She is the great-great granddaughter of Chief Lone Wolf the Younger, born at the Claremore Indian Hospital in Claremore, Oklahoma. She's half Kiowa, a quarter Cherokee and a quarter Choctaw, 100 percent Native American. She's a U.S. Air Force Veteran and currently serves as a U.S. Army Corps of Engineers civilian.
Denise Wickson is as American as it gets.
"I am proud of my Native American heritage and this country," said Wickson. "I am many things because of the land of opportunity we live in."
Beyond lineage and devotion to civil service, Wickson is rooted in all things America. Maybe it's her New York Yankees cellphone cover that gives it away or perhaps it's her devotion to the Oklahoma Sooners football team.
Nonetheless, if you talk to Wickson she'll tell you she's an Indian from Oklahoma, an American and a 17-year veteran of civil service.
Her story of service began in 1996 while she was taking care of her aging grandmother.
"My grandmother could see I was a lot like my grandfathers and uncles that had joined the military," said Wickson. "I felt like I needed to be with her, but she kept encouraging me to go and join."
Wickson comes from a long line of warriors that have fought for American liberties in many different territories as well as our nation's foreign wars.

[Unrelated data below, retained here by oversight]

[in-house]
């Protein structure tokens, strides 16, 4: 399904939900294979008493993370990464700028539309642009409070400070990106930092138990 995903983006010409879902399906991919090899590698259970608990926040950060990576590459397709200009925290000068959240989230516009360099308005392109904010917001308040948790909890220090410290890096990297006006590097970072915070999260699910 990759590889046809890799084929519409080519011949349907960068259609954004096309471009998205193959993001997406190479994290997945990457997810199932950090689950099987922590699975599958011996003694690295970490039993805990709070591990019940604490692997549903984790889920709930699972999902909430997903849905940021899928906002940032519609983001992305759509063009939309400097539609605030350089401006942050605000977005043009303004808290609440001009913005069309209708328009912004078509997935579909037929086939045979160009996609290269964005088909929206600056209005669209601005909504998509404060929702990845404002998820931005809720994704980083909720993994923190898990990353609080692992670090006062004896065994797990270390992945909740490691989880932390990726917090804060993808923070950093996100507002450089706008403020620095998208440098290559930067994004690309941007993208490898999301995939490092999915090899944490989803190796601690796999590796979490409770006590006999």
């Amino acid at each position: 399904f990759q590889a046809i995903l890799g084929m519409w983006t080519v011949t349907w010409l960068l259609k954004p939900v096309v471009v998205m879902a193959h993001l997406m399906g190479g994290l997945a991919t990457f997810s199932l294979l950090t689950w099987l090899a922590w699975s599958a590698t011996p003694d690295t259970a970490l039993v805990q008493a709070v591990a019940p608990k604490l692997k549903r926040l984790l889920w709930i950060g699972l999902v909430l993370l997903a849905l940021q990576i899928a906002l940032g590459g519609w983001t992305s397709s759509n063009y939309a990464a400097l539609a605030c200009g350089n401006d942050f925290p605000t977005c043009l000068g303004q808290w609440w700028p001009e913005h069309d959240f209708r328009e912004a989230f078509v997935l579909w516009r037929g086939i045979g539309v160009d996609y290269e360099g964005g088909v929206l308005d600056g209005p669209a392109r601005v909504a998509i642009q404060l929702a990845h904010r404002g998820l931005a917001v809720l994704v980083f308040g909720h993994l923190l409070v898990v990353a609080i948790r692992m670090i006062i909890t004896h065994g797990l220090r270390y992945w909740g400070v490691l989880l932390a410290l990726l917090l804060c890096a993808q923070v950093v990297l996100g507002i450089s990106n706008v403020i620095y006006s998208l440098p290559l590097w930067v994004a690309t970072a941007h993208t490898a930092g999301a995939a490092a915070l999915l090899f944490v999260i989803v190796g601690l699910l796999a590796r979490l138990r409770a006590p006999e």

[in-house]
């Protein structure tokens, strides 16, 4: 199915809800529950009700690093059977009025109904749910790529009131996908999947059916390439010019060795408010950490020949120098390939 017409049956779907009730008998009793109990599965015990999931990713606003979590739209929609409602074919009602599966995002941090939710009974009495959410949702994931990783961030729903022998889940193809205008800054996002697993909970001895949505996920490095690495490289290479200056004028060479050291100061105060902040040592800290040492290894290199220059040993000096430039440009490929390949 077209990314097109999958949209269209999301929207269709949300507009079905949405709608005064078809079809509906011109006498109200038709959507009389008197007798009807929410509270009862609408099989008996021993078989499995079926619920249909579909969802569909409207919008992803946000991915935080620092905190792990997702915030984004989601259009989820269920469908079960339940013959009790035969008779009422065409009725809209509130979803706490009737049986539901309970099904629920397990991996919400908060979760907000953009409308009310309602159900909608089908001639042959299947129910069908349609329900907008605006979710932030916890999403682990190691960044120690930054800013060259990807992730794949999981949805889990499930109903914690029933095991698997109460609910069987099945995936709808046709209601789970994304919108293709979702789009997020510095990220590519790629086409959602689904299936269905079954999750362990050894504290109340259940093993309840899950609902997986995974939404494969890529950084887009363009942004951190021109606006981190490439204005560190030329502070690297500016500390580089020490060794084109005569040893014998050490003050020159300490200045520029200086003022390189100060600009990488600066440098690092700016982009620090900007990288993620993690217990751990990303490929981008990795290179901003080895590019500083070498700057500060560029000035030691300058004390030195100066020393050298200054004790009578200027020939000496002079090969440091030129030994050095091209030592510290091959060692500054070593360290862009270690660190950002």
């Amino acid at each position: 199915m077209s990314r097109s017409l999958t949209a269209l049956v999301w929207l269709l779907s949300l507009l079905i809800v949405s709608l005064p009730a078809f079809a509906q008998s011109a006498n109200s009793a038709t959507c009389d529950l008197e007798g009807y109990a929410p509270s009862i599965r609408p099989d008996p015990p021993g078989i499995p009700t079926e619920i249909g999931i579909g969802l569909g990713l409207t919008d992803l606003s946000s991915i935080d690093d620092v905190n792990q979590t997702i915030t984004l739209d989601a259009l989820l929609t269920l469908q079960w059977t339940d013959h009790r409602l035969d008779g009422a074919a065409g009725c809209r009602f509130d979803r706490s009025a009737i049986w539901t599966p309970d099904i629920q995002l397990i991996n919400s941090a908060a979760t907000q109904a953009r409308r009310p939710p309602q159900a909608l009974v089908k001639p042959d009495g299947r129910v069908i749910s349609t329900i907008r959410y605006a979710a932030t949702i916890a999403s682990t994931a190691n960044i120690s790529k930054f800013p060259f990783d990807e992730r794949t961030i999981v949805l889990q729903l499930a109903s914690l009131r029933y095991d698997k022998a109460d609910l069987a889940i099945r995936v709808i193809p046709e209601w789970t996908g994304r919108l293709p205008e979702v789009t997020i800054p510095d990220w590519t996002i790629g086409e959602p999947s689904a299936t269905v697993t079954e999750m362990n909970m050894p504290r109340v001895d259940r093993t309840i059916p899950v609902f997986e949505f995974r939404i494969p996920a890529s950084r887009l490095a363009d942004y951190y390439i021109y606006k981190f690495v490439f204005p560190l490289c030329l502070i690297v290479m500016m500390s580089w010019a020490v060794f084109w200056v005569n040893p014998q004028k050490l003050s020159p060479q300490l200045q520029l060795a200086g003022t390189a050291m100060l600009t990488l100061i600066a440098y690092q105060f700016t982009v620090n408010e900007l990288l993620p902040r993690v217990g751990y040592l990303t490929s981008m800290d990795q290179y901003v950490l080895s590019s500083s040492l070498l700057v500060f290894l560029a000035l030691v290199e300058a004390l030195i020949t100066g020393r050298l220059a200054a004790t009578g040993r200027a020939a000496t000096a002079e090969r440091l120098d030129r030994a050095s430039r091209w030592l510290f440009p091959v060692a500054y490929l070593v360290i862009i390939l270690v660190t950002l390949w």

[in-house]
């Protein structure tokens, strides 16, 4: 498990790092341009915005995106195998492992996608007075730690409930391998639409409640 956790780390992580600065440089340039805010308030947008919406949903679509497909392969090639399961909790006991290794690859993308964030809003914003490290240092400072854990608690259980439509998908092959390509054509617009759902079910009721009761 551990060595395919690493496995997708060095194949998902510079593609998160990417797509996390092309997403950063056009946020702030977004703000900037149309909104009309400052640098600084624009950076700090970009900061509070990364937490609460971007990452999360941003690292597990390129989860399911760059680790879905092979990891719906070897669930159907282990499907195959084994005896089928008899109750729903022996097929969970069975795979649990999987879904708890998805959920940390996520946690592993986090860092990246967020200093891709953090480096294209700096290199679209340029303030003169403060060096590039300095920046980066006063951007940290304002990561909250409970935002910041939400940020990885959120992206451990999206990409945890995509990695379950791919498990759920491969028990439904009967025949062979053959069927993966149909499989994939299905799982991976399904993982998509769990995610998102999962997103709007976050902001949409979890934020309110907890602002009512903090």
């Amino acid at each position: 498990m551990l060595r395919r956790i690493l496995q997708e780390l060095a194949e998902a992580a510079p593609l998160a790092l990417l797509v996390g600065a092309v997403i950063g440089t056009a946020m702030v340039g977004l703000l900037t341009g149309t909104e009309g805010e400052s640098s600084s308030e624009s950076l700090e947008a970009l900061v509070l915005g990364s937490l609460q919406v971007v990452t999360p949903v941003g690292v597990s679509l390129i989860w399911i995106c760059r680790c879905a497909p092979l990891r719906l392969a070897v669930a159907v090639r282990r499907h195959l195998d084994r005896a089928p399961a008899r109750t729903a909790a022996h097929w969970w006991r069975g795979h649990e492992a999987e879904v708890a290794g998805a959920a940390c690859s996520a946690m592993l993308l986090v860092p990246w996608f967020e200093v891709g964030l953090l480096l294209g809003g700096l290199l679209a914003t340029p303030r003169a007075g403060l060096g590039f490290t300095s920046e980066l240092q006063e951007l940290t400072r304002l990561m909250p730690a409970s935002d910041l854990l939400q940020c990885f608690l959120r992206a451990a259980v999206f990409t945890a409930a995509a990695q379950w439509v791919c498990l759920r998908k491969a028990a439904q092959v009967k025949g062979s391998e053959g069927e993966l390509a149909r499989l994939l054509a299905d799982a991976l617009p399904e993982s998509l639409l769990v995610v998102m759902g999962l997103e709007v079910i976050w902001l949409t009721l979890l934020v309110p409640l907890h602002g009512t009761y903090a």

Wickson is a direct descendant of Kiowa Chief, Lone Wolf the Younger, also known as Mamay-day-te. The former chief is famous for saving the son of Old Chief Lone Wolf, Gui-pah-gah, the Elder, during a fight with teamsters at Howard Wells, New Mexico. in 1872. He is also known for the Supreme Court case Lone Wolf v. Hitchcock where he claimed American tribes had been defrauded of land by Congressional actions in violation of a previous treaty. This was one of the first cases where a Native American tribe went to court rather than resort to warfare to resolve an issue.
Since Lone Wolf, almost every male in Wickson's family has served in the military and so have many of the females.
"It's pretty amazing to think about my family's military contributions to this country," Wickson said. "It's pretty amazing to be a part of that tradition."